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Re: [Tinycc-devel] Strange bug found?

From: Vincent Lefevre
Subject: Re: [Tinycc-devel] Strange bug found?
Date: Thu, 20 Feb 2020 13:05:45 +0100
User-agent: Mutt/1.12.1+33 (6a74e24e) vl-117499 (2019-06-23)

On 2020-02-20 07:08:48 +0000, K K wrote:
> am I wrong or is the following a bug in tinycc?

It may be a bug, but your example is based on undefined behavior
(see below), thus it is difficult to say (I mean that tcc does not
necessarily exploit the fact that this is undefined behavior, which
can explain why this works in general).

> I found this using the last git commit (btw. git repo is currently not 
> working again) and also in official 0.9.27, both on Windows.
> The output of the follwing short code is:
> 10 = 10 = 9, but of course should be 10 = 10 = 10
> The position of the marked line "double d = 0;" does not change the wrong 
> behaviour as long as it is before "double b[n];" Changing the line to "int i 
> = 0;" leads to correct behaviour.
> #include <stdio.h>
> #define ARRAYSIZE(a) (1[&(a)] - (a))

This is syntactically equivalent to

#define ARRAYSIZE(a) ( *(&(a) + 1) - (a) )

The ISO C standard says in

  The unary * operator denotes indirection. If the operand points to
  a function, the result is a function designator; if it points to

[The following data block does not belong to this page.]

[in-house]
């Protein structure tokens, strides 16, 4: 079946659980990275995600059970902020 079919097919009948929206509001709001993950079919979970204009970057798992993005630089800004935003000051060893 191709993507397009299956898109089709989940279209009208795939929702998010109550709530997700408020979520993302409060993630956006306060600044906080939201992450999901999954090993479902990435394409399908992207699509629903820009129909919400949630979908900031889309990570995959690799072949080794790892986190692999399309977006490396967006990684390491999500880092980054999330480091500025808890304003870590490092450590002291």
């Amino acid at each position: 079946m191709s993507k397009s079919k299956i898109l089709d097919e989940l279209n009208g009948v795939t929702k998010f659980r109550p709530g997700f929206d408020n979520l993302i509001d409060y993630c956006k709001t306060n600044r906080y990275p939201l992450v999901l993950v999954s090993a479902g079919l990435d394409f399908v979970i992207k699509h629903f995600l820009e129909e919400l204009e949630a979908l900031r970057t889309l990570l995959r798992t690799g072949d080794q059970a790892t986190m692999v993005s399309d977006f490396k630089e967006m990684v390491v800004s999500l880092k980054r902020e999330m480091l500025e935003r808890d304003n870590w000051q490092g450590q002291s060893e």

an object, the result is an lvalue designating the object. If the
  operand has type “pointer to type”, the result has type “type”. If
  an invalid value has been assigned to the pointer, the behavior of
  the unary * operator is undefined.

The issue is that &(a) + 1 points to the end of the array, which is
neither a function, nor an object. Even though the * operator will
not read any value here, the conditions of the C standard are not

and this is confirmed by the end of 6.5.6p8 (about the + operator):

  If the result points one past the last element of the array object,
  it shall not be used as the operand of a unary * operator that is

> void main() {
>   double a[10];
>   size_t n = 10;
>   double d = 0; // <-- no failure if this is removed
>   double b[n];
>   printf("%u = %u = %u\n", ARRAYSIZE(a), n,   ARRAYSIZE(b));

Note that you should cast the 3 values to unsigned int.

> }
> Sincerely,
> Kernel


Vincent Lefèvre <address@hidden> - Web: <https://www.vinc17.net/>
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Work: CR INRIA - computer arithmetic / AriC project (LIP, ENS-Lyon)

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